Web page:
The hockey stop can wait a bit, as you need to get better at turning your wedged turns into more parallel turns before attempting to hockey stop. However, if you’ve got some experience doing it on skates, you’ll pick it up much faster.
Why Shouldn’t You Use Your Poles to Stop?
Many new skiers often try to use their poles to stop themselves, which is a mistake. Poles can easily become bent, and you can hurt yourself quite easily if you rely solely on your poles for stopping. Poles are great for stability and pushing off on your skis, but if you’re going over 1-2 mph, planting your pole in the snow to stop yourself isn’t a good idea. Snowplough first, then plant your poles second for extra stability.
What Is the Bonus “Ride Out the Turn” Method?
If you’re going too fast to snowplough and need to stop but haven’t yet mastered the other methods, you can deploy the “ride out the turn” method. It’s simple but useful for new skiers who are losing control or need to avoid an obstacle.
- Place more weight on one ski and initiate a turn.
- Instead of linking the turn, keep skiing and ride across and uphill to slow yourself to a stop.
- The uphill gradient will slow you down faster than a snowplough on the downhill.
- Turn into the hill and use the uphill to dissipate your momentum.
- Aim for a parallel stance and stop completely by putting weight on your inner edges to prevent sliding sideways.
What Are the Common Mistakes to Avoid While Learning to Stop?
In my experience, beginners often make some common mistakes while learning to stop on skis. Being aware of these pitfalls can help you avoid them and become a more skilled skier.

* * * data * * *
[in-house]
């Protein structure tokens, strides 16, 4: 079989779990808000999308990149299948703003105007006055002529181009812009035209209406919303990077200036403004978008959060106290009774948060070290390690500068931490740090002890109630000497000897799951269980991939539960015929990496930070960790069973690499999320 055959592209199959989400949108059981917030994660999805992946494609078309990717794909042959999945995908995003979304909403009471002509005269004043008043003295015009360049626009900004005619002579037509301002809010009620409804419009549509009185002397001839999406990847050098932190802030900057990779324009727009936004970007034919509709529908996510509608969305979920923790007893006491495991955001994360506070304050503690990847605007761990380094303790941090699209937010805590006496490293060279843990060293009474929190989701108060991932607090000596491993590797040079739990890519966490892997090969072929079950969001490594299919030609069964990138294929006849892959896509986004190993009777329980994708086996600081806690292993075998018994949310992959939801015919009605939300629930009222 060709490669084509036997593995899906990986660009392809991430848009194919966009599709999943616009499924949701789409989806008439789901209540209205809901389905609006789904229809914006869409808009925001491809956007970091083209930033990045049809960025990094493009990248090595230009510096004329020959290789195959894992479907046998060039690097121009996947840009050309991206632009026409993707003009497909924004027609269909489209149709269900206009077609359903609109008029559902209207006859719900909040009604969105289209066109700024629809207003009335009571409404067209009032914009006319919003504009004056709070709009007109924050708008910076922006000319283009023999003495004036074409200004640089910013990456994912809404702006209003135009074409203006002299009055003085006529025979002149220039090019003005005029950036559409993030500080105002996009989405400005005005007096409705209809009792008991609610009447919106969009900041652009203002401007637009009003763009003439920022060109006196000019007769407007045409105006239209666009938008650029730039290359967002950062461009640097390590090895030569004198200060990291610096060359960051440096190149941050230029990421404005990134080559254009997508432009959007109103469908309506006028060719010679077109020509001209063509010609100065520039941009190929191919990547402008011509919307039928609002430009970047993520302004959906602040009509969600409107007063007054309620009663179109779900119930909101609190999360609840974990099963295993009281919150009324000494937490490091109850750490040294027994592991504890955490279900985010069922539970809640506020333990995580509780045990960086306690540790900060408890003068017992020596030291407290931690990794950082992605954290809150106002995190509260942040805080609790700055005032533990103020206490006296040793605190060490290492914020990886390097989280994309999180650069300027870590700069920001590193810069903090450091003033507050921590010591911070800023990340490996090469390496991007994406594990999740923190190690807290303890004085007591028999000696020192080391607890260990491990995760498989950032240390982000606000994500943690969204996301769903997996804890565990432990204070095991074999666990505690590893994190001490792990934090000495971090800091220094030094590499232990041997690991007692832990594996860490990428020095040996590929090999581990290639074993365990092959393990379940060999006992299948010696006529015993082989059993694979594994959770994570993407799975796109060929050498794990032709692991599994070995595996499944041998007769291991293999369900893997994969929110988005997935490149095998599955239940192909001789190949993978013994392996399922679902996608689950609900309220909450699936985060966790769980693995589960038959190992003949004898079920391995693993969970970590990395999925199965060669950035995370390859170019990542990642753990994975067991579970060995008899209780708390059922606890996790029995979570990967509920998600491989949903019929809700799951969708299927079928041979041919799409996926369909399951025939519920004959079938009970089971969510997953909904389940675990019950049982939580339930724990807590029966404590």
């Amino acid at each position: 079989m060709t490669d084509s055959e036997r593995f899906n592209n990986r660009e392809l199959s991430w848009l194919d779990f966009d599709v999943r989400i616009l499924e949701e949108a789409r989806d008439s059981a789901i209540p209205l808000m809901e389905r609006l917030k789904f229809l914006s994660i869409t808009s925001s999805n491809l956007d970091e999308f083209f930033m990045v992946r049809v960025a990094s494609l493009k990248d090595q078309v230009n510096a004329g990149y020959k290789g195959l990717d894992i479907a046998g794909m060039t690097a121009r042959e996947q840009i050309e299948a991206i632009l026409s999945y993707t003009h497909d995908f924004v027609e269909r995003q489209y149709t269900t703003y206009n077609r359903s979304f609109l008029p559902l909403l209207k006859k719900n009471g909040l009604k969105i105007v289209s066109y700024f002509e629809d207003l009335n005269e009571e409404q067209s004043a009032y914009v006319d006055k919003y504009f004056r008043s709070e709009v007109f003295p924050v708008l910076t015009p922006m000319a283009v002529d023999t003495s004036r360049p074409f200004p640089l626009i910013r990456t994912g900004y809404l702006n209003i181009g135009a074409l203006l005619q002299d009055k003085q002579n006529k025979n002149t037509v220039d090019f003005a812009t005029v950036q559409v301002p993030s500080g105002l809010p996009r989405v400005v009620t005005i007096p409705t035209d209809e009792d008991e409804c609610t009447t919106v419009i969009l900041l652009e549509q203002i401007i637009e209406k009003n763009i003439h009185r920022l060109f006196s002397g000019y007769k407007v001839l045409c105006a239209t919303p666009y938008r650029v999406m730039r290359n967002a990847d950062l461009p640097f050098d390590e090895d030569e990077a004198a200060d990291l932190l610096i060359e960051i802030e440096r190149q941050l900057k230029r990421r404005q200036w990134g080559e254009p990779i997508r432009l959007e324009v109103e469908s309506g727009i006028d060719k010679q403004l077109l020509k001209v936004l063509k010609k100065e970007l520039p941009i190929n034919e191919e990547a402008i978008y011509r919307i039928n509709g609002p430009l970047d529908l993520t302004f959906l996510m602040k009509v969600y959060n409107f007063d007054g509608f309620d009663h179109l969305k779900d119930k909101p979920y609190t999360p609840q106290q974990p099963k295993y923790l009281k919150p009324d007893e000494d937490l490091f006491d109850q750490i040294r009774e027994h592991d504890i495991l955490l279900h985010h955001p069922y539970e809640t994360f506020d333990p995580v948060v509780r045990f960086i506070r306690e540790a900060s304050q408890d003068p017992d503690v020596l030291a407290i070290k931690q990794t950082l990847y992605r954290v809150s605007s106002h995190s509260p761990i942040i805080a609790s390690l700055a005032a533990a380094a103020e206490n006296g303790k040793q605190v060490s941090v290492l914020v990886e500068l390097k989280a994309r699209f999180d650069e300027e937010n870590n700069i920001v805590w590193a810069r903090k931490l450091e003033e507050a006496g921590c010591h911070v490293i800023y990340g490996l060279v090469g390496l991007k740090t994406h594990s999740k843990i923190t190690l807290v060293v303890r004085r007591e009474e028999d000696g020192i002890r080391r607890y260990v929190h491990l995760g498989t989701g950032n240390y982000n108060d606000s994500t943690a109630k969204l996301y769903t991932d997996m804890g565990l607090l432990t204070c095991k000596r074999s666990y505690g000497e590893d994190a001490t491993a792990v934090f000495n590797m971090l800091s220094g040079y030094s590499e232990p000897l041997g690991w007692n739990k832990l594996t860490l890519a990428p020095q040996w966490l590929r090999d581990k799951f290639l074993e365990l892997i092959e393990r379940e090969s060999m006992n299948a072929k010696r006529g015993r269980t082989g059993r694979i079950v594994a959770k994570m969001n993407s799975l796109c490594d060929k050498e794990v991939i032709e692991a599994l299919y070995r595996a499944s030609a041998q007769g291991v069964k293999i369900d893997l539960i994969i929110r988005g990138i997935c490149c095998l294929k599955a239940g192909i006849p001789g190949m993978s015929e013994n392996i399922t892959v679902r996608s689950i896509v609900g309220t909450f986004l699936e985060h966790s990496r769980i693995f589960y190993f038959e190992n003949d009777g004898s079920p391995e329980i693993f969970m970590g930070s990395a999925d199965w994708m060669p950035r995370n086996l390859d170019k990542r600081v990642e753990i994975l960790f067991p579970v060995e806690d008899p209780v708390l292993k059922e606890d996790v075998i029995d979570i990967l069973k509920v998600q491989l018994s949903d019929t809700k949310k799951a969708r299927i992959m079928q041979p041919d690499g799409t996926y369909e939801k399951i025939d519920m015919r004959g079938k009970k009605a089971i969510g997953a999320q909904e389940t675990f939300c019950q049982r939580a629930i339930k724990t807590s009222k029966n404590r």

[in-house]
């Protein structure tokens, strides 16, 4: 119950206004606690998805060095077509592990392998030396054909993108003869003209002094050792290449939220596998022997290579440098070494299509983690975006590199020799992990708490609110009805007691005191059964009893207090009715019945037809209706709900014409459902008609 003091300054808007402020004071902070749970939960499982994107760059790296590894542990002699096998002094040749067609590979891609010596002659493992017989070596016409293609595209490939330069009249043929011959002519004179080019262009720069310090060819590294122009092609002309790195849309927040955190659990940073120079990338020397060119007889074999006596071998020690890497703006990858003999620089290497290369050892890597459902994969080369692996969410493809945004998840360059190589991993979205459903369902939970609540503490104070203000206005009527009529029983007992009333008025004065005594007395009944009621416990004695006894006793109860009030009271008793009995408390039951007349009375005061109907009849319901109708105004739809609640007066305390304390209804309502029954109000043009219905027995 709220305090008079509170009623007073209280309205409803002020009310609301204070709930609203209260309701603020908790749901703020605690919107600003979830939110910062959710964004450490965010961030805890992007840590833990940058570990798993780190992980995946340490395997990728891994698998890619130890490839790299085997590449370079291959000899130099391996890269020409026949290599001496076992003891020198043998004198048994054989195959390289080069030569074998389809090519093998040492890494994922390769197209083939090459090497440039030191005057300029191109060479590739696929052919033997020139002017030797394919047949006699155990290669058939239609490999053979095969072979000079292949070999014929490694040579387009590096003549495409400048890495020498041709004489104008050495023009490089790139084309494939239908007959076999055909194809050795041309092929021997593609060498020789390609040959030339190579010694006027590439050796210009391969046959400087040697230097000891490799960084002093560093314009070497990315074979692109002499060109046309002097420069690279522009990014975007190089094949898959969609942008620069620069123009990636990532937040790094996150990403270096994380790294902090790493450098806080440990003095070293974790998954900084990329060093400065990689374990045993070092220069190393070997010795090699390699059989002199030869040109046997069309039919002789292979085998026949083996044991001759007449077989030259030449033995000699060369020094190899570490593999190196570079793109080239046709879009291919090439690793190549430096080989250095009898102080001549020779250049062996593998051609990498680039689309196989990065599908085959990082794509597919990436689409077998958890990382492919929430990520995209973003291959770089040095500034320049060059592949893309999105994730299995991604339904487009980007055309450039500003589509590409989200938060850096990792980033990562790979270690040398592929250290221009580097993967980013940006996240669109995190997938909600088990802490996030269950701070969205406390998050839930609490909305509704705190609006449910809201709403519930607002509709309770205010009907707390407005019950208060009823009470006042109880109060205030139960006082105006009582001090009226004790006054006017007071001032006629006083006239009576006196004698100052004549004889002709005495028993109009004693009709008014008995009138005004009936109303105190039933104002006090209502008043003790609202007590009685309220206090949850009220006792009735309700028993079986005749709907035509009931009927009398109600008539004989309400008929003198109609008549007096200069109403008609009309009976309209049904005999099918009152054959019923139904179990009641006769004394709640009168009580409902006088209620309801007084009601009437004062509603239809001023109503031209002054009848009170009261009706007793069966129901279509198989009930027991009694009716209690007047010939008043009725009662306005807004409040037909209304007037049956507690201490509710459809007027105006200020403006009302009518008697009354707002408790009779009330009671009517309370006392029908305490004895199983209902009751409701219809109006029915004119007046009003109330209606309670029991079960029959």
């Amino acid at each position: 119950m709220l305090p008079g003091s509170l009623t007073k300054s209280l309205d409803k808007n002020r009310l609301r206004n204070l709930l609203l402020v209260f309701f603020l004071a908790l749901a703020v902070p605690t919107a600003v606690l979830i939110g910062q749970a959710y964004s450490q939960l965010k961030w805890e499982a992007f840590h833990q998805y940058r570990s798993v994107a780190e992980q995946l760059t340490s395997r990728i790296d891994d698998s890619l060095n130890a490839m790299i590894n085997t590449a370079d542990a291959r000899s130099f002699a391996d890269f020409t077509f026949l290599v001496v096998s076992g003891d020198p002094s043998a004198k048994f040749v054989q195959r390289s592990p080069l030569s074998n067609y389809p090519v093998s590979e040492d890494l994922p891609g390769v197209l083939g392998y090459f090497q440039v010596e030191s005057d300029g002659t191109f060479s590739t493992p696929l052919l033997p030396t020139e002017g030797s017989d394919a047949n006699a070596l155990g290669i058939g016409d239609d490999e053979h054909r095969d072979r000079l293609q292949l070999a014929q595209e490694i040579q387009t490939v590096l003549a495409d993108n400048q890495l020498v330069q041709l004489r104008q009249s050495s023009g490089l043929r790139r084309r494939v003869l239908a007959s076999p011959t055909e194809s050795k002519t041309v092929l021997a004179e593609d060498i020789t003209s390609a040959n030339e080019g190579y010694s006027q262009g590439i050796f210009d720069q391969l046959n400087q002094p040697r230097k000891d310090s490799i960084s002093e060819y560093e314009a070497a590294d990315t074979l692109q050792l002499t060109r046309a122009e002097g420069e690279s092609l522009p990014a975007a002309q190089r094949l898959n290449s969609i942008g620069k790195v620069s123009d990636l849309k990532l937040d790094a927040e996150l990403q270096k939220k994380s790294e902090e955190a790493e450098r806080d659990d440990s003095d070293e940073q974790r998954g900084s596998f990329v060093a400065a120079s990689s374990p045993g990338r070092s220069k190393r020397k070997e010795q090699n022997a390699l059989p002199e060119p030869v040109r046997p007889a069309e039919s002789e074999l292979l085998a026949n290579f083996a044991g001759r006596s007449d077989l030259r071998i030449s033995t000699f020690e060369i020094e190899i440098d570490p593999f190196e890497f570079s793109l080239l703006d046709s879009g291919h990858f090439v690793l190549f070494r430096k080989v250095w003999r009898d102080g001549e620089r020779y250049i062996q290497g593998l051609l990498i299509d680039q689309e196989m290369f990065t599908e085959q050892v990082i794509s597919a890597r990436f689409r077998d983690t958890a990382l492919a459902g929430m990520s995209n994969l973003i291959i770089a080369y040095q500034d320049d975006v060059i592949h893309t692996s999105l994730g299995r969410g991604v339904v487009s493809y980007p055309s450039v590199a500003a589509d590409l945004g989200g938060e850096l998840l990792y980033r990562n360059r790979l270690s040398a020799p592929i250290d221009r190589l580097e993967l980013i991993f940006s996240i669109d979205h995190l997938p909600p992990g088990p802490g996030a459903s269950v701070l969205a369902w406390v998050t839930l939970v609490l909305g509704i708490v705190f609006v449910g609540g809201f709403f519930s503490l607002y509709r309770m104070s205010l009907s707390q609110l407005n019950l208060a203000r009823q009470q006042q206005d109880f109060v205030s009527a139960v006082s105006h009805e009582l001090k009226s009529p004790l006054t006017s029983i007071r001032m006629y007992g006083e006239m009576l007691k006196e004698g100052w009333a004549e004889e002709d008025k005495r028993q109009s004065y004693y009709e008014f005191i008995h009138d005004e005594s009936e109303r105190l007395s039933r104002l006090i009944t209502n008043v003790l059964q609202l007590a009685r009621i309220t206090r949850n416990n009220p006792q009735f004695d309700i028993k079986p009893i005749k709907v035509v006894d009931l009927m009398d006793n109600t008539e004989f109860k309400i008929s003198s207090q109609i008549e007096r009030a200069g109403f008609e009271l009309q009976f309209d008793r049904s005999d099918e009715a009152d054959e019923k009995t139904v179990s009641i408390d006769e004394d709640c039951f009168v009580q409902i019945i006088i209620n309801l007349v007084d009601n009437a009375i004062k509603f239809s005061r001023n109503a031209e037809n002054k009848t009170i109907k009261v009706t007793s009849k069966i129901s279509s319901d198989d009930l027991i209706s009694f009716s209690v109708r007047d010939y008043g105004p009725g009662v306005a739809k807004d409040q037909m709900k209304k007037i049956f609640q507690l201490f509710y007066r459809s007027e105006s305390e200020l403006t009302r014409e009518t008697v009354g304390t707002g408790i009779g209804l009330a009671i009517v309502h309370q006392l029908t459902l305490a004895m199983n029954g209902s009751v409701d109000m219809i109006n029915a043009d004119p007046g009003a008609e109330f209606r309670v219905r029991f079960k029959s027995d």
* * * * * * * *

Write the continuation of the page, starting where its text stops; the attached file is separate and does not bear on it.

- Leaning back: Make sure you maintain a balanced and slightly forward-leaning stance. Leaning back can cause you to lose control and make it harder to stop.
- Stiffening up: Try to stay relaxed and maintain flexibility in your knees and ankles. This will make it easier for you to control your skis and stop effectively.
- Looking down: Keep your head up and look where you want to go, not at your skis. This helps you maintain balance and better control your movements.
How Can You Build Confidence on the Slopes?
Gaining confidence on the slopes is essential for skiing success. Here are some tips to help you feel more at ease and in control while skiing:
- Take lessons: A qualified instructor can teach you proper techniques and give you valuable feedback to help you improve.
- Start small: Begin on gentle slopes and gradually progress to steeper terrain as your skills and confidence increase.
- Practice: The more time you spend on the slopes, the more comfortable and confident you’ll become.
- Ski with friends or a group: Skiing with others can provide encouragement, support, and motivation.
- Learn to fall: Knowing how to fall safely can help you avoid injury and feel more at ease on the slopes.
What Are Some Effective Drills to Improve Your Stopping Techniques?
Practicing specific drills can help you refine your stopping skills and make you a more proficient skier. Here are a few exercises to try:
- One-ski stopping: Practice stopping with just one ski on. This drill helps you focus on applying pressure to the inside edge and improves your overall stopping technique.
- Gradual progression: Start by making small snowplough stops and gradually increase the angle of your skis and the pressure applied to the inside edges. This helps you gain a better understanding of how to control your speed effectively.
- Traversing: Practice traversing across the slope and stopping at different points. This exercise helps you become more comfortable with stopping in various situations and positions on the mountain.
There you have it; you now understand all the key ways to stop on the mountain. You’re prepared and ready to go. Safe skiing, and enjoy the ride.
It only gets more fun from here.